SEE ALSO: 19 Pieces Of Advice From A Soon-To-Be 20-Year-Old

We fill our Pinterest boards with these dreams and hopes that we have, which are really great things to do, but what happens when you don’t get into that college? What happens when your best friend chooses to go somewhere else? Or, what if you don’t get the scholarship you need or the awards you thought you deserved. Maybe, the guy you thought you would marry breaks your heart. You might gain a few pounds instead of losing them. Your parents get divorced. Someone you love gets cancer. You don’t get the grades you need. You don’t make that collegiate sports team. The sorority you’re a legacy to, drops you. You didn’t get the job or internship you applied for. What happens to you when this plan doesn’t go your way?

I’ve been there.

The answer for that is “I have this hope that is an anchor for my soul.” Soon we all realize we are not the captain of our fate. We don’t have everything under control nor will we ever have control of every situation in our lives. But, there is someone who is working all things together for the good of those who love him, who has a plan and a purpose for the lives of his children. His name is Jesus. When life takes a turn you aren’t expecting, those are the times you have to cling to Him the tightest, trusting that His plan is what is best. That is easier said than done, but keep pursuing Him. I have found in my life that His plans were always better than mine, and slowly He’s revealing that to me.

The end of your plan isn’t the end of your life. There is more out there. You may not be the captain of your fate, but you can be the master of your soul. You can choose to be happy despite your circumstances. You can change directions at any point and go a different way. You can take the bad and make something beautiful out of it, if you allow God to work in your heart.

SEE ALSO: To The Girl Patiently Waiting With An Impatient Heart

So, make the best of that school you did get in to. Own it. Make new friends- you may find they are better than the old ones. Apply for more scholarships, or get a job. Move on from the guy that broke your heart; he does not deserve you. God has a guy lined up for you who will love you completely. Spend all the time you can with the loved one with cancer. Pray, pray hard for healing. Study more. Apply for more jobs, or try to spend your summer serving others instead. Join a different club or get involved in other organizations on campus. Find your delight first in God and then pursue other activities that make you happy; He will give you the desires of your heart.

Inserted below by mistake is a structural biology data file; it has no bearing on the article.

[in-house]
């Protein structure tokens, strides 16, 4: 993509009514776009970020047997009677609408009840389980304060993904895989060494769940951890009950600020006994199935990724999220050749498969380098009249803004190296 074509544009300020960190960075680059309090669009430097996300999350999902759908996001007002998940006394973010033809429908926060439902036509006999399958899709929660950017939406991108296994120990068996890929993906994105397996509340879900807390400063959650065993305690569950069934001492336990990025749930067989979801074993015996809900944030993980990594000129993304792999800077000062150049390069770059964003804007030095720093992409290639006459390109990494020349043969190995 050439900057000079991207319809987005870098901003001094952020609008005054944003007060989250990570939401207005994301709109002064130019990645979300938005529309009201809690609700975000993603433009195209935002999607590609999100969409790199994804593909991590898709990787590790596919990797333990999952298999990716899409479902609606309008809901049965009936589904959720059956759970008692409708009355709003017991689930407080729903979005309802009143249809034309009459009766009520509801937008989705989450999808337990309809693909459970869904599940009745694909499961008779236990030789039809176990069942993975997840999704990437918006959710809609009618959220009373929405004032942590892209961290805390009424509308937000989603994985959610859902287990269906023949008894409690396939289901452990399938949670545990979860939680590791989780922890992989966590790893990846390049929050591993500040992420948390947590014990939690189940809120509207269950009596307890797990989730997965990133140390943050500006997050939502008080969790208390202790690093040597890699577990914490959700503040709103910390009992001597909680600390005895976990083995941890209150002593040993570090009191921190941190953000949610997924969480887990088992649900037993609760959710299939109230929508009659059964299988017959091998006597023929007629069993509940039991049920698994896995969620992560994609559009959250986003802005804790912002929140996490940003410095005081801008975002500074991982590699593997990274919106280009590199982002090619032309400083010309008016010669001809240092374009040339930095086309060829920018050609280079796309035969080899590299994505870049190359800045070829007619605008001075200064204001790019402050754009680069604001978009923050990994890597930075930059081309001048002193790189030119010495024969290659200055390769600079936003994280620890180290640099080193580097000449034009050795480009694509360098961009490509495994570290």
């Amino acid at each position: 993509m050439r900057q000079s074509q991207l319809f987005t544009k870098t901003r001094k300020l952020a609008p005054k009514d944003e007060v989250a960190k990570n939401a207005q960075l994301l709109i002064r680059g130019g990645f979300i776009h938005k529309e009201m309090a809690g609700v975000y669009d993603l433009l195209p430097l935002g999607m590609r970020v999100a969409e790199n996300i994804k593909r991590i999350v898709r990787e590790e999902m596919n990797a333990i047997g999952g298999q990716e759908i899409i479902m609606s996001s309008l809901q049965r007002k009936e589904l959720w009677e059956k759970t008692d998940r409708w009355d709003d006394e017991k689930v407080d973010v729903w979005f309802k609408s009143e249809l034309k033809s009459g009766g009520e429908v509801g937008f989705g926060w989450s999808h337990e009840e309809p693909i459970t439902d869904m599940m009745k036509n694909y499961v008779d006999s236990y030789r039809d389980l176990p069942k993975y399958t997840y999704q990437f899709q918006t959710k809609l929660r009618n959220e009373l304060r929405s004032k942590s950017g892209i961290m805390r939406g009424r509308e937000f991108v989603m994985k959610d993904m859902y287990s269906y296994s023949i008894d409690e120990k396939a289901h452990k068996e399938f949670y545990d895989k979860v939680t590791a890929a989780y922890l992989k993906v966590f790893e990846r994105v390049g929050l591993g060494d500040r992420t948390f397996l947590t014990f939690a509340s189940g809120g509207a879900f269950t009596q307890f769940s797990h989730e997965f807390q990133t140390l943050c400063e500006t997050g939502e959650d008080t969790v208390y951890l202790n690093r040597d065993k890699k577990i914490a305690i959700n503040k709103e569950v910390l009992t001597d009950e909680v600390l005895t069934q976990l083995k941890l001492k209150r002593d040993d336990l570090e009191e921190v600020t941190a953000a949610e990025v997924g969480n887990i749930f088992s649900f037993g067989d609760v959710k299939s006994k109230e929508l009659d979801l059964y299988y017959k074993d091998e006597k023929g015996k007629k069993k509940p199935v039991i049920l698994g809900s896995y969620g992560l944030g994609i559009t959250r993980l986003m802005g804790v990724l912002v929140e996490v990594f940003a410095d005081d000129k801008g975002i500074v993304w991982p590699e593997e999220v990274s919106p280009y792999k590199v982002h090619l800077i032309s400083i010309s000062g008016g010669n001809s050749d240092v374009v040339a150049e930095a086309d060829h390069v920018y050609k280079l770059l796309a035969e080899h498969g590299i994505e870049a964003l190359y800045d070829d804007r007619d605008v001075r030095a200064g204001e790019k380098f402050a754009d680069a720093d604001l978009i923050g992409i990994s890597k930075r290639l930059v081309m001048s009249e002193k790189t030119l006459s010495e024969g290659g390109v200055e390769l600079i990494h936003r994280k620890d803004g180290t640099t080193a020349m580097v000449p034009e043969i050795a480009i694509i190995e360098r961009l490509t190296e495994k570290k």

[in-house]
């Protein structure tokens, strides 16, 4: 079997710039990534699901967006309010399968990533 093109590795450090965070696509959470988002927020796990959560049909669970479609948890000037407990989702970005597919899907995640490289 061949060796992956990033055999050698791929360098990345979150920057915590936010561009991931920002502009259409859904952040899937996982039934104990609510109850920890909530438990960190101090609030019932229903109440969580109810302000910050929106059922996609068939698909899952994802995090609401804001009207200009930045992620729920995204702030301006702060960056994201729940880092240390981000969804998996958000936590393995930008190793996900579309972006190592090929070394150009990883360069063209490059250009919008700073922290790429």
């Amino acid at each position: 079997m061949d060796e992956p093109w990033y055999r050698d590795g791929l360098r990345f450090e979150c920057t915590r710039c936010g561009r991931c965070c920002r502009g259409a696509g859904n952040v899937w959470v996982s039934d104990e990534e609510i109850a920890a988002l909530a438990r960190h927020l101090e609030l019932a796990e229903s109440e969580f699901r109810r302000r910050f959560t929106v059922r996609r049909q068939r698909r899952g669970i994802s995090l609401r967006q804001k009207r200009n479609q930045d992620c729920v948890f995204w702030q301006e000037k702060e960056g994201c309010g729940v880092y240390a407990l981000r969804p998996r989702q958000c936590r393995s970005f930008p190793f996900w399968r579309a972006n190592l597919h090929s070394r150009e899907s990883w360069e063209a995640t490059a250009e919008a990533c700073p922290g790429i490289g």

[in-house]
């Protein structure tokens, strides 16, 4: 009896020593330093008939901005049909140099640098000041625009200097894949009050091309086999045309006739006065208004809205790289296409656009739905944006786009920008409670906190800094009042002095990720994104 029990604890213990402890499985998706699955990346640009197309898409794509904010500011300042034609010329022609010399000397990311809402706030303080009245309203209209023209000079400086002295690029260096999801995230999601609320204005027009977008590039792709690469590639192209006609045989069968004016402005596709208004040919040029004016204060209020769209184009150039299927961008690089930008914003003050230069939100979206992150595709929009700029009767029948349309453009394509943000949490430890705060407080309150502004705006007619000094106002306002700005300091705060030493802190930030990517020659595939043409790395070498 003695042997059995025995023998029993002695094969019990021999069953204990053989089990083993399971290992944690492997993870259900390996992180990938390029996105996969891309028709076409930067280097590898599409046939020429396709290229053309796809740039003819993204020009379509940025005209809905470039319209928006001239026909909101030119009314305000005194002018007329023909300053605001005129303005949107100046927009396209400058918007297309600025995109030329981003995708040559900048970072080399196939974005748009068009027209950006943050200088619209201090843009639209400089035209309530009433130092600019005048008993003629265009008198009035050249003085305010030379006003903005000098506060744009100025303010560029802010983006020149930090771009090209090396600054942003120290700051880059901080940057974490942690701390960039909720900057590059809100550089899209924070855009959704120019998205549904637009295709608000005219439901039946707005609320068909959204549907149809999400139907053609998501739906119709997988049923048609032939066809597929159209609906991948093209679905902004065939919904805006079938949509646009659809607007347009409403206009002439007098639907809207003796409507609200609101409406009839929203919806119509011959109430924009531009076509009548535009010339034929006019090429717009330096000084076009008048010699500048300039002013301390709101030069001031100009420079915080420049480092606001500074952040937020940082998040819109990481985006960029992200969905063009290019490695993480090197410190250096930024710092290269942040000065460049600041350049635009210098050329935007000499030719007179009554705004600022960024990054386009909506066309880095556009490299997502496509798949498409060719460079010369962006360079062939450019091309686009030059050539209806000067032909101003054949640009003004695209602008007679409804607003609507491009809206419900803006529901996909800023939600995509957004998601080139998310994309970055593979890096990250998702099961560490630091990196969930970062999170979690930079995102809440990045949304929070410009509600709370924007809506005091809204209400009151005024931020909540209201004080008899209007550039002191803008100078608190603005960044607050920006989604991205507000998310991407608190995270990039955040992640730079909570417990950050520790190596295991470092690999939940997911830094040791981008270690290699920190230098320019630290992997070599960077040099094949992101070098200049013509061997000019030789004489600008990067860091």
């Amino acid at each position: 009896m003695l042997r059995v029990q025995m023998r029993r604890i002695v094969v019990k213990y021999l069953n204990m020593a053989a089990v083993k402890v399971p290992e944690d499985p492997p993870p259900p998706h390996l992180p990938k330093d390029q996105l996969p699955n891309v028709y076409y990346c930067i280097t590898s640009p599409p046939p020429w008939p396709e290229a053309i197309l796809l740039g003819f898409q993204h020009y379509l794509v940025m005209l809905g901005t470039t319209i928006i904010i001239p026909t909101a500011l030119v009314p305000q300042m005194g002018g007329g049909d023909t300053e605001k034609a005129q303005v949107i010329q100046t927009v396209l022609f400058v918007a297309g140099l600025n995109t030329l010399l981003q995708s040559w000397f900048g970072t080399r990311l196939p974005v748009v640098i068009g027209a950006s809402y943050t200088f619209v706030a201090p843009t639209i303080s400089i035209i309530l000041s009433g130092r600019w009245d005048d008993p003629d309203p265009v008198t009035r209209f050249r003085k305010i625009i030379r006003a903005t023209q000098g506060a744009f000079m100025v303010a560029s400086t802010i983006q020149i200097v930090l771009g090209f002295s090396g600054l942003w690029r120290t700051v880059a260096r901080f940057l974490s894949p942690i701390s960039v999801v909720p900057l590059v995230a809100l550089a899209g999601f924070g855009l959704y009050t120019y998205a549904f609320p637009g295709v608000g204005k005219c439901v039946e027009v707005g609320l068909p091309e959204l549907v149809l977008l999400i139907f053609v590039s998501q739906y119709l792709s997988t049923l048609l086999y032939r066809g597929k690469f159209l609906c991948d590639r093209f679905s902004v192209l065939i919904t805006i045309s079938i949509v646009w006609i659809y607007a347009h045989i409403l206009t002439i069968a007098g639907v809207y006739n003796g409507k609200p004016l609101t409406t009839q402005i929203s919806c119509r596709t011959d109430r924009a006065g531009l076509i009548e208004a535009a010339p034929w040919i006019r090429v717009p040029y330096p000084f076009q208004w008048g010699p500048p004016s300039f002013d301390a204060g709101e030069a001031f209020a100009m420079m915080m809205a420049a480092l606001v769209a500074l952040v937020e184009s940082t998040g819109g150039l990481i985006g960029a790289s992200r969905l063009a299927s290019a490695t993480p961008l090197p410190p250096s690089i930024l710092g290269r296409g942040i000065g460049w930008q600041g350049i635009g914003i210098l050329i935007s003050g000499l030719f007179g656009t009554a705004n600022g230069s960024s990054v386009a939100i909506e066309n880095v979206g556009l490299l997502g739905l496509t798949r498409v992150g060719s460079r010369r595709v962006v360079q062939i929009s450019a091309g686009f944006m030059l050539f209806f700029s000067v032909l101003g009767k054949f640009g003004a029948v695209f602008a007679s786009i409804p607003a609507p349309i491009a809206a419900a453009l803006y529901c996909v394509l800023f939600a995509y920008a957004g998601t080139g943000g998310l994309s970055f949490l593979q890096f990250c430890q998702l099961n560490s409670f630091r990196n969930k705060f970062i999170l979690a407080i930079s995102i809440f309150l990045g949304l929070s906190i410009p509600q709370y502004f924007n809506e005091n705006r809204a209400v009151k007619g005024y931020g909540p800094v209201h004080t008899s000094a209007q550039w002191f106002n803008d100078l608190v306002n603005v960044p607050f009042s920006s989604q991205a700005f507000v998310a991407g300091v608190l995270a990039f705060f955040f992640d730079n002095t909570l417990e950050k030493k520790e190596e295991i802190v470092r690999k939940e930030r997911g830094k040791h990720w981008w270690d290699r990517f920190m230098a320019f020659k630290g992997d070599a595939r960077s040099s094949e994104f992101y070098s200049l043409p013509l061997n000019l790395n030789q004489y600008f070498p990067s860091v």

My friend, it is going to be OK.

Cover Image Credit: Megan Beavers Photography

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I'm Not Feelin' 22, But I'll Make The Most Of It

The reality of becoming another year older and the stress that it may bring.

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Birthdays are all about being the center of attention, - birthday wishes from friends and family, and celebrating another milestone in your life. People go out of their way to buy party favors, set up parties, and buy gifts just to make someone feel special on their birthday. However, some people dread their special day because of anxiety and depression. This past weekend was my 22ndbirthday, and although I'm usually excited for my birthday, this was the birthday I had been dreading.

Birthdays are inevitable. Once you reach past the age of 21, everything seems to go downhill, or at least I think so. Once I realized I was going to be 22 last Sunday, I realized the new responsibilities and norms that come with turning this age. I am a Junior at the University of Arizona, should be a senior, and most of my friends are younger than me. With most of my friends graduating this year at the age of 22, I can't help but feel bad that I will be graduating at the age of 23. After being at a large university for three years, I have felt "behind" because of my age and academic standing. Being the oldest of my friends brings a sense of anxiety out in me and pressure that I should be graduated by now.

Another issue I have with birthdays at this age is the expectation of certain milestones that I have not accomplished yet. With social media being such a large part of our society today, seeing so many different people on Facebook, Instagram, and Twitter posting pictures of what they are doing every second of the day, it's hard not to feel bad if you are not up to par with others lives. Some people are having babies, while others are going to medical school, where do I fit in?

Although birthdays bring some sense of negativity to me, I think that they should be celebrated in a positive light. My best friend, Colleen, knew I was feeling down about my birthday and wanted to help me feel better about turning the big 2-2. She bought balloons, silly string, and letter banners just to decorate our apartment to make me feel excited about the day. She bought me the most unique presents that only a best friend would know I would have wanted. At the end of the day, we went to my favorite restaurant and with the help of Colleen, my day had turned around.

While you may catch the birthday blues at some point in your lifetime, there are ways to change your attitude on the day. You may hear from someone from the past wishing you a happy birthday that can make you smile, or receive a gift from a family or friend that you had your eye on in the store and they knew you had to have it. Don't compare yourself to others when it comes to birthday plans, live the day how you would like and spend it with the people that matter most to you.